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LogMeIn: Identity Meets Internet of Things

At first glance, the Internet of Things (IoT) is about nameless and faceless devices — sensors, beacons and other technologies that gather information for big data systems. But take a closer look and you’ll notice that LogMeIn sees the IoT opportunity a bit differently — linking Identity and Access Management (IAM) to the IoT discussion.

xivelyLogMeIn’s newly launched Xively Identity Manager provides “a turn-key, white-label option for onboarding and managing new end users of IoT devices, one that can easily be applied to web and mobile applications – the most common means of people creating accounts for their new connected products – through a simple API.”

LogMeIn predicts the Identity Manager solution will address products, endpoints and devices that may have multiple users. For instance, the company says:

“…homeowners may buy an Internet connected product (thermostat, smoke alarm, garage door opener, lighting system, etc.), but other people living in that home may also want access to at least some functions of said connected device.  Manufacturers and third parties (e.g. service technicians) may also need regular or one-time exception-type access for remote management or customer service.  New identities may need to be created or transferred to new owners of the same home.”

Indeed, an average of four different people or organizations — for example, IT, operations, sales, field service and customers — require access to connected device data, a Forrester survey sponsored by LogMeIn found.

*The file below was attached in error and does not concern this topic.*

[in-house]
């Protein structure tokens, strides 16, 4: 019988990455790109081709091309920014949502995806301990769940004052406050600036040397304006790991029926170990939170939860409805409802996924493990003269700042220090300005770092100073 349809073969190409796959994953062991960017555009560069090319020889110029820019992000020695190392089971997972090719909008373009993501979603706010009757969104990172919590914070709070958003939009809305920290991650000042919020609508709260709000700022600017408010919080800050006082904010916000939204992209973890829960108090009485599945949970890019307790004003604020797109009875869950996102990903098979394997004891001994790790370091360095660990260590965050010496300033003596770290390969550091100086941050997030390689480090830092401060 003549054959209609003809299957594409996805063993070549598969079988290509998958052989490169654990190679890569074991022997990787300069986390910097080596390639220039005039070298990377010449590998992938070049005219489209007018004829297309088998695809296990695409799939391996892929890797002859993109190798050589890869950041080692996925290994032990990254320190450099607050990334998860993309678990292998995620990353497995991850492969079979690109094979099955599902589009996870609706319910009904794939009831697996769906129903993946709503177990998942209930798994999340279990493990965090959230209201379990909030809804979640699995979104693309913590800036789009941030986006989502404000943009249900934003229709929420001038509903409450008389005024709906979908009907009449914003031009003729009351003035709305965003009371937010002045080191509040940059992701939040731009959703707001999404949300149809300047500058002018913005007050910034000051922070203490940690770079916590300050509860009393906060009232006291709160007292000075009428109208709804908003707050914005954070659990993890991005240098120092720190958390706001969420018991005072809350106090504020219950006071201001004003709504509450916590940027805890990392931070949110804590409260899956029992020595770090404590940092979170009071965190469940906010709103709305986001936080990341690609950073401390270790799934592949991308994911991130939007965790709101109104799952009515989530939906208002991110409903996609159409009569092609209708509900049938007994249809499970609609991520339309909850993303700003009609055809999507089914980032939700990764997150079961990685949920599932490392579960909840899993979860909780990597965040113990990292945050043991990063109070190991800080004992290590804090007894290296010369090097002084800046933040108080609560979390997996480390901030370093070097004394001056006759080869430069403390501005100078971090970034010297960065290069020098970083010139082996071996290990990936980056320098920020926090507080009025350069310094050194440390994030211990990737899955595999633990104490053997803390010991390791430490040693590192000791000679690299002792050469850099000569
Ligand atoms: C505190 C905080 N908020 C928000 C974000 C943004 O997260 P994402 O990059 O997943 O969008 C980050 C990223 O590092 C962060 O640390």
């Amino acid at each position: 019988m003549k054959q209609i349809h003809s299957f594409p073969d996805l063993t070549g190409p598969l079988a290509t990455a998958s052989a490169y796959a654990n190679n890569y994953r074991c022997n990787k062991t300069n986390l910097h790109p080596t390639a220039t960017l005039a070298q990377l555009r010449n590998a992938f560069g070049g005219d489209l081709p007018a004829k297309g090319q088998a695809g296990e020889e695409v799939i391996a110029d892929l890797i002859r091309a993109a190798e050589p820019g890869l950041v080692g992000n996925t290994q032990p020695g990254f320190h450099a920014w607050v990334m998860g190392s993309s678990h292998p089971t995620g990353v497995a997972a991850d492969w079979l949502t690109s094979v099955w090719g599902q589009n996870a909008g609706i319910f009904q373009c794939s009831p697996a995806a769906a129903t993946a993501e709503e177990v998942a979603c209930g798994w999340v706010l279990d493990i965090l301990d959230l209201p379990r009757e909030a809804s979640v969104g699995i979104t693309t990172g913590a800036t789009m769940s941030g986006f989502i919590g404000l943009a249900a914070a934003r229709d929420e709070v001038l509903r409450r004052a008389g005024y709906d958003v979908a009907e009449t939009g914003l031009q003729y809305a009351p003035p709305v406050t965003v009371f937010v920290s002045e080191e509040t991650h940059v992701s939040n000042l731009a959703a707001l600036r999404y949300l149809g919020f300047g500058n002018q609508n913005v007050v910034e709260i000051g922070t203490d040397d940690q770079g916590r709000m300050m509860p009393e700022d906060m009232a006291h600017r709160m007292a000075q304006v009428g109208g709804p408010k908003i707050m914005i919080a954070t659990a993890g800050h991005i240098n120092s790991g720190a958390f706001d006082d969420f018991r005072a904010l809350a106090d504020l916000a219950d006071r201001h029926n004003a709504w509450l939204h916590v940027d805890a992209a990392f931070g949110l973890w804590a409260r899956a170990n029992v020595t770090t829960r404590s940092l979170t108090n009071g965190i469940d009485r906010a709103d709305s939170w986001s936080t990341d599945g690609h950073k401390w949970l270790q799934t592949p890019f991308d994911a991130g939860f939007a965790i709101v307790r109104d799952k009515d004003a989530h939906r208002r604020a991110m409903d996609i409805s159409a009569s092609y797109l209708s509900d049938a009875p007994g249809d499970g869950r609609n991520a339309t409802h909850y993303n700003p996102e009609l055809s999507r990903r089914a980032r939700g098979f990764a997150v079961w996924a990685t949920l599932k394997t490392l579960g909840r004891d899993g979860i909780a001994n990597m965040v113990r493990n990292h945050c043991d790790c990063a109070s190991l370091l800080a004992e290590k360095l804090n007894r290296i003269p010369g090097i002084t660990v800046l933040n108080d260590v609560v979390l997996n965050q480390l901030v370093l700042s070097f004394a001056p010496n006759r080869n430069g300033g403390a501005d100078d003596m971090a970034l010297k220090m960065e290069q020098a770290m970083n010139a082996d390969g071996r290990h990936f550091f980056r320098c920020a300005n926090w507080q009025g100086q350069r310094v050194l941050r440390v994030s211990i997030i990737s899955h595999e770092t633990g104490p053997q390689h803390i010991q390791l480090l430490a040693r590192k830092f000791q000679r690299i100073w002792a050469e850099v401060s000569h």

LogMeIn Xively Identity Manager Potential Uses

With such needs in mind, LogMeIn says Xively Identity Manager allows business to:

  • Quickly rollout an identity solution to capture information of end users of connected devices;
  • Create white-label identity – can be used by businesses to brand their own identity, embed identity in their own apps and web domains;
  • Map identities to devices for access control, working in tandem with Xively Blueprint on security and authentication;
  • Provide scalable access at runtime to ensure secure authentication at sub-second latency;
  • Manage the full lifecycle of creation, onboarding, and decommissioning for both primary and secondary users; and
  • build rich profile graphs of users to better map usage information and device data with specific customers and users for better service delivery and deeper customer relationships.

Internet of Things and Channel Partners?

So what’s missing — at least so far — from the Xively Identity Manager discussion? I haven’t heard if or how LogMeIn plans to promote the platform via resellers. Nor do I have a feel for whether MSPs can introduce Identity and Access Management services to their end-customers. But the white label approach suggests LogMeIn will lean heavily on the channel.

OktaWe’re also watching to see how other Identity and Access Management (IAM) providers address the IoT opportunity. Okta, for instance, works with three types of partners — application partners, technology partners and solutions providers.

It’s a safe bet that Okta will update its identity and access management strategy during the company’s user conference — Oktane 15 (Nov. 2-4, Las Vegas). Karl McGuinness, Okta’s senior director of identity, is set to describe the future of IoT and the role of identity and access management during the conference. We’ll be watching to see what that means for partners.

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